It was the anointing oil that sanctified the priests.  Romans 8:8-9 makes it clear that the Holy Spirit is essential in our day.  “So then they that are in the flesh cannot please God.  But ye are not in the flesh, but in the Spirit, if so be that the Spirit of God dwell in you. Now if any man have not the Spirit of Christ, he is none of his.”  It is the Holy Spirit who sanctifies us, according to I Corinthians 6:11.  “… but ye are washed, but ye are sanctified, but ye are justified in the name of the Lord Jesus, and by the Spirit of our God."

Not only does He sanctify the believer, but he also sanctifies whatever the believer touches.  It is why the Christian is not forced to leave an unsaved mate as some have taught, according to I Corinthians 7:12-14.  “…If any brother hath a wife that believeth not, and she be pleased to dwell with him, let him not put her away.  And the woman which hath an husband that believeth not, and if he be pleased to dwell with her, let her not leave him.  For the unbelieving husband is sanctified by the wife, and the unbelieving wife is sanctified by the husband: else were your children unclean; but now are they holy.”  They are not sanctified themselves, but only by their connection to the believer.  Each person gives account for himself before the Lord, so they will not be saved by the association as some would like to believe.  Romans 14:12 states, “So then every one of us shall give account of himself to God.”

“And thou shalt speak unto the children of Israel, saying, This shall be an holy anointing oil unto me throughout your generations.  Upon man's flesh shall it not be poured, neither shall ye make any other like it, after the composition of it: it is holy, and it shall be holy unto you.  Whosoever compoundeth any like it, or whosoever putteth any of it upon a stranger, shall even be cut off from his people.” (Exodus 30:31-33) 

Just as the oil could not be placed on anyone except the priests, the Holy Spirit cannot be received by unbelievers, according to John 14:16-17.  “And I will pray the Father, and he shall give you another Comforter, that he may abide with you for ever; Even the Spirit of truth; whom the world cannot receive, because it seeth him not, neither knoweth him: but ye know him; for he dwelleth with you, and shall be in you.”

Attempts to copy the anointing oil or to misuse it was to result in being dis-fellowshipped. Mark 13:22-23 warns, “For false Christs and false prophets shall rise, and shall show signs and wonders, to seduce, if it were possible, even the elect.  But take ye heed: behold, I have foretold you all things.”  We are not to fall for the fakery.  I Corinthians 12-14 is devoted to this subject.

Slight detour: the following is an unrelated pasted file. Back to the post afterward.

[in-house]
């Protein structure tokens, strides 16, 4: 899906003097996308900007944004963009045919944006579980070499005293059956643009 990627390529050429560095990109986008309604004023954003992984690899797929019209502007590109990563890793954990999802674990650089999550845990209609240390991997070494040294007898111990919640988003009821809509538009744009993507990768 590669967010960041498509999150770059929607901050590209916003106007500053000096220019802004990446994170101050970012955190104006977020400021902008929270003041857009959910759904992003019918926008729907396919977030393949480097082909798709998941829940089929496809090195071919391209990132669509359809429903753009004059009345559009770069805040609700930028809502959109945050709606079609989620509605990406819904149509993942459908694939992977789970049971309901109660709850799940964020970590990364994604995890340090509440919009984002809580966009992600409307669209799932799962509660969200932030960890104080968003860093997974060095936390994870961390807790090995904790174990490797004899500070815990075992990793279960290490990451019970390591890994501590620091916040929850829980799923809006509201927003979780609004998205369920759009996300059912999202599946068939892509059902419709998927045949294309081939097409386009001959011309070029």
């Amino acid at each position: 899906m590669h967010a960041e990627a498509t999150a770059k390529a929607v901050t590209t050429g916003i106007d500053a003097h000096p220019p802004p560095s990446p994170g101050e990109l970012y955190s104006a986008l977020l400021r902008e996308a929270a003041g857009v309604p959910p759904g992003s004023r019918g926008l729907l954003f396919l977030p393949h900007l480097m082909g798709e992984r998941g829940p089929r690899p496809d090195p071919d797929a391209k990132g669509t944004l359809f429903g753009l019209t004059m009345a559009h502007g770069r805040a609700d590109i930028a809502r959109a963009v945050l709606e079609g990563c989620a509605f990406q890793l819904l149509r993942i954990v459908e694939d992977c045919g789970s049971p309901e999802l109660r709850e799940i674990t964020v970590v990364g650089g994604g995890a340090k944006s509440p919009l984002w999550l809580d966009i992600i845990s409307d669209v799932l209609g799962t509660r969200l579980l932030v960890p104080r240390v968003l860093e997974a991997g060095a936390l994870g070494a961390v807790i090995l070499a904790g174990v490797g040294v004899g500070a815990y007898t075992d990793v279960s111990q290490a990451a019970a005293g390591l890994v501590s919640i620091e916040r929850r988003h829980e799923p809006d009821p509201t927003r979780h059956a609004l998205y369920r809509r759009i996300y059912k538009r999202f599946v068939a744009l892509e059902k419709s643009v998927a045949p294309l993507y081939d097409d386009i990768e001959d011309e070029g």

I Corinthians 14:20 instructs, “Brethren, be not children in understanding: howbeit in malice be ye children, but in understanding be men.”  It is pretty arrogant to think we have the right to make up our own rules.  I Corinthians 14:36-38 addresses the attitude.  “What? came the word of God out from you? or came it unto you only?  If any man think himself to be a prophet, or spiritual, let him acknowledge that the things that I write unto you are the commandments of the Lord.  But if any man be ignorant, let him be ignorant.”  Genuinely spiritual people will recognize the importance of the real thing and avoid psychological manipulation and tricks.  Anyone who doesn’t is to be ignored as not knowing what he is talking about.

The Incense
Exodus 30:34-38

“And the LORD said unto Moses, Take unto thee sweet spices, stacte, and onycha, and galbanum; these sweet spices with pure frankincense: of each shall there be a like weight: And thou shalt make it a perfume, a confection after the art of the apothecary, tempered together, pure and holy: And thou shalt beat some of it very small, and put of it before the testimony in the tabernacle of the congregation, where I will meet with thee: it shall be unto you most holy.” (Exodus 30:34-36)

The incense, or perfume as it is called here was composed of equal parts of four spices.  They were to be ground together as a druggist or chemist would mix them.  Some of it was to be ground extra fine for placing on or around the ark of the testimony.

“And as for the perfume which thou shalt make, ye shall not make to yourselves according to the composition thereof: it shall be unto thee holy for the LORD.  Whosoever shall make like unto that, to smell thereto, shall even be cut off from his people.” (Exodus 30:37-38)

Like the anointing oil, the incense was holy and no other could be burned on the altar of incense.  It was not to be used for any other purpose, nor was anything similar to be produced for any purpose.  Doing so was grounds for exclusion from the Congregation of Israel.  Our worship ought be decidedly different than what the world does.  Often, one could not distinguish between the response to “Christian” music at a religious meeting and the response to a song about illicit sex at a rock or country music concert, and sometimes can hardly tell the difference between the music itself.  I wonder how God feels about our efforts to reach the world?

Tuesday, March 27, 2012

The Atonement Money

Exodus 30:11-16

“And the LORD spake unto Moses, saying, When thou takest the sum of the children of Israel after their number, then shall they give every man a ransom for his soul unto the LORD, when thou numberest them; that there be no plague among them, when thou numberest them.  This they shall give, every one that passeth among them that are numbered, half a shekel after the shekel of the sanctuary: (a shekel is twenty gerahs:) an half shekel shall be the offering of the LORD.